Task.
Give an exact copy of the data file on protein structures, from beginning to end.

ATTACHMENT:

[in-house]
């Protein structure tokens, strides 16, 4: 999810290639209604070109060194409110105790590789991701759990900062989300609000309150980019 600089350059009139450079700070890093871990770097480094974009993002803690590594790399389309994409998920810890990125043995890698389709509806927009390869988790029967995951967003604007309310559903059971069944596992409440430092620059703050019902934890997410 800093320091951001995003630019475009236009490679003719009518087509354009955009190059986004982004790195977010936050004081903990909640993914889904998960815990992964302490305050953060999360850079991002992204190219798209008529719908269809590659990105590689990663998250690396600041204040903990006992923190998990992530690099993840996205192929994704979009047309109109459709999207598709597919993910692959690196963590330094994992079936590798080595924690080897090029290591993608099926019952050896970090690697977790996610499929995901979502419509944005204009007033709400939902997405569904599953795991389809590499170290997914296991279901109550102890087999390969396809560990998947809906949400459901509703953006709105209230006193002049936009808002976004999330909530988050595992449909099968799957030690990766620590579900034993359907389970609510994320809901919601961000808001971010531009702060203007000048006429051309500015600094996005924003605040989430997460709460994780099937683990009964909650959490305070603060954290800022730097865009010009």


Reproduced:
[in-house]
């Protein structure tokens, strides 16, 4: 999810290639209604070109060194409110105790590789991701759990900062989300609000309150980019 600089350059009139450079700070890093871990770097480094974009993002803690590594790399389309994409998920810890990125043995890698389709509806927009390869988790029967995951967003604007309310559903059971069944596992409440430092620059703050019902934890997410 800093320091951001995003630019475009236009490679003719009518087509354009955009190059986004982004790195977010936050004081903990909640993914889904998960815990992964302490305050953060999360850079991002992204190219798209008529719908269809590659990105590689990663998250690396600041204040903990006992923190998990992530690099993840996205192929994704979009047309109109459709999207598709597919993910692959690196963590330094994992079936590798080595924690080897090029290591993608099926019952050896970090690697977790996610499929995901979502419509944005204009007033709400939902997405569904599953795991389809590499170290997914296991279901109550102890087999390969396809560990998947809906949400459901509703953006709105209230006193002049936009808002976004999330909530988050595992449909099968799957030690990766620590579900034993359907389970609510994320809901919601961000808001971010531009702060203007000048006429051309500015600094996005924003605040989430997460709460994780099937683990009964909650959490305070603060954290800022730097865009010009």